A Closer Look at Business Succession Planning with Guest Tiffany McKenzie, Esq.

Welcome to another episode of Launched & Legal with Dayna Thomas, Esq., entrepreneurship attorney and law firm coach. Launched & Legal is an Atlanta Small Business Network original series dedicated to bringing entrepreneurs and business owners the best practices and tips for strategizing, legalizing, and monetizing their ventures. Today, Dayna discusses the ins and outs of business succession planning with Tiffany McKenzie, Esq.

Transcription: 

Dayna Thomas:
Today we’ll be talking about business succession planning. As entrepreneurs, we are doing everything we can to build the business of our dreams, investing time, money, and making sacrifices for the success of the business. But have you implemented or even thought about plans? If you’re unable to continue working in or on your business, what will happen to your business as a result of death, disability, or bankruptcy? I know that we’re in the stages of starting and building our business, the last thing that we want to think about is leaving it, but in reality, business succession planning is crucial to make sure that your business survives for many years to come and leave the legacy that you can be proud of.

Dayna Thomas:
On today’s show I have Tiffany McKenzie, Esq., one of the founding partners of Harrison & Held Atlanta Office. Harrison & Held is committed to building a private, well focused law firm like no other. Credited with being the first and only truly national firm dedicated to the needs of high net worth clients. Tiffany focuses her practice on estate planning and end administration, family wealth transfer, tax planning, succession planning, and estate planning with digital assets.

Dayna Thomas:
Outside of her work in estate planning, Tiffany co-owns Vibe Ride, a cycling studio in Atlanta, Georgia with franchise locations in Atlanta and Detroit. She’s also the owner of Perspire Sauna Studio, with four Atlanta locations in Buckhead, Virginia Highland, Sandy Springs, and East Cobb.

Dayna Thomas:
Tiffany, thank you so much for being here today. You just do so much, which is amazing. And on top of that, you’re an expert in business succession planning. Thank you so much for being here. How are you?

Tiffany McKenzie:
Thank you so much, Dayna, for having me. I’m doing very well, thanks.

Dayna Thomas:
Absolutely. I want to jump right into it because business succession planning is a topic that I know is really important. It’s not something that I am an expert in, so I’m really happy to have you here to share the information that you have for our viewers. So I’m going to jump right into it. What exactly is business succession planning and why is it important for entrepreneurs?

Tiffany McKenzie:
Absolutely. Very good question. Let’s get to the basics quite honestly. So, simply, business succession planning is a series of logistical and financial decisions about, as you said, who’s going to take over your business upon retirement, upon death, or upon disability. So really the benefits of succession planning is that you don’t want to spend 30+ years running and building a business only for it to fail in your absence. That’s the last thing you want. And honestly, as a business owner myself, really a lot of the value in most people’s businesses is really in the goodwill, and it’s in the intangibles. It’s not in the hard assets that are just easy to transfer.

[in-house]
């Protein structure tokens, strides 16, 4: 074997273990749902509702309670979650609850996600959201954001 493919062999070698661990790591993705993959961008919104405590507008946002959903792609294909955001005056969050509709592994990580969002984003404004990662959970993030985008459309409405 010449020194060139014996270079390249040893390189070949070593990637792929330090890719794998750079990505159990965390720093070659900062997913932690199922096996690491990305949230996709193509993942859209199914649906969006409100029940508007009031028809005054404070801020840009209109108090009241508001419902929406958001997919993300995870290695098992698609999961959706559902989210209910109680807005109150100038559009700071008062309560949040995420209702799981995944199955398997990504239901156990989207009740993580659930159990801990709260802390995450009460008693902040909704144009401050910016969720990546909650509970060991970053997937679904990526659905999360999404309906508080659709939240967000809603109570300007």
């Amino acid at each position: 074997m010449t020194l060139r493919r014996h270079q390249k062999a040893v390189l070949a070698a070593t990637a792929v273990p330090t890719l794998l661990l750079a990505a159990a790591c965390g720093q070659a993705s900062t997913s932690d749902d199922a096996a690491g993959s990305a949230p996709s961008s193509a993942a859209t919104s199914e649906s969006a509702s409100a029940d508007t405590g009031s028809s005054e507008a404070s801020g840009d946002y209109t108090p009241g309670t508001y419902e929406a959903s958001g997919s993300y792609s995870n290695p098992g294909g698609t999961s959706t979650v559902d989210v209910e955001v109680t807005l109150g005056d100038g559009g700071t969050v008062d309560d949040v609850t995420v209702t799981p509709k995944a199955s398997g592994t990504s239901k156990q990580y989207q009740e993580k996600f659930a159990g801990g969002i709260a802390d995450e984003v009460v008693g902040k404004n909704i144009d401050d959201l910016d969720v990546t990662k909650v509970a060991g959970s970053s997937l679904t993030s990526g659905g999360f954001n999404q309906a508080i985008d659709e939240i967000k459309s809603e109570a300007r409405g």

Dayna Thomas:
The brand, things like that.

Tiffany McKenzie:
Yeah, exactly. So as I tell my clients, and as I tell many people, failing to plan is to fail, quite honestly.

Dayna Thomas:
That is absolutely right. I think that’s a great introduction and I want to dive even deeper. So tell us what the difference is between estate planning and business succession planning because I think that people use it interchangeably, but if I’m not mistaken, it is different. So tell us the difference.

Tiffany McKenzie:
It is definitely different. So I really think of it as business succession planning is just one factor in the overall estate plan.

Dayna Thomas:
Got it.

Tiffany McKenzie:
So business succession planning, like we said, is how do we continue the business upon retirement, upon death, or upon disability, but estate planning is really the umbrella. So giving you the opportunity to carry out your wishes, for all of your assets not just the business, so your home, your minor children, things like that. So estate planning is more of the umbrella, and business succession planning is literally just one piece underneath it.

Dayna Thomas:
That makes sense. So it’s just a part of it. It’s just one asset that can be in the many assets that is in your estate to plan. Got it right?

Tiffany McKenzie:
Correct.

Dayna Thomas:
Okay.

Tiffany McKenzie:
Correct. Absolutely.

Dayna Thomas:
Awesome. So I know there can be many options as it relates to decisions in your estate plan or your business succession plan. So what options do entrepreneurs have in determining who their business will be transferred to in a business succession plan. And sometimes we think of movies and things like that, where people just fight and argue over it, what are the options of who can actually receive or the business can be transferred to?

Tiffany McKenzie:
Exactly. So you think about the drama kind behind it. Because without business succession planning, it really invites disruption, it invites uncertainty, conflict, really endangers future competitiveness of your business. And then if you even layer on the fact that if this is a family business that you could introduce-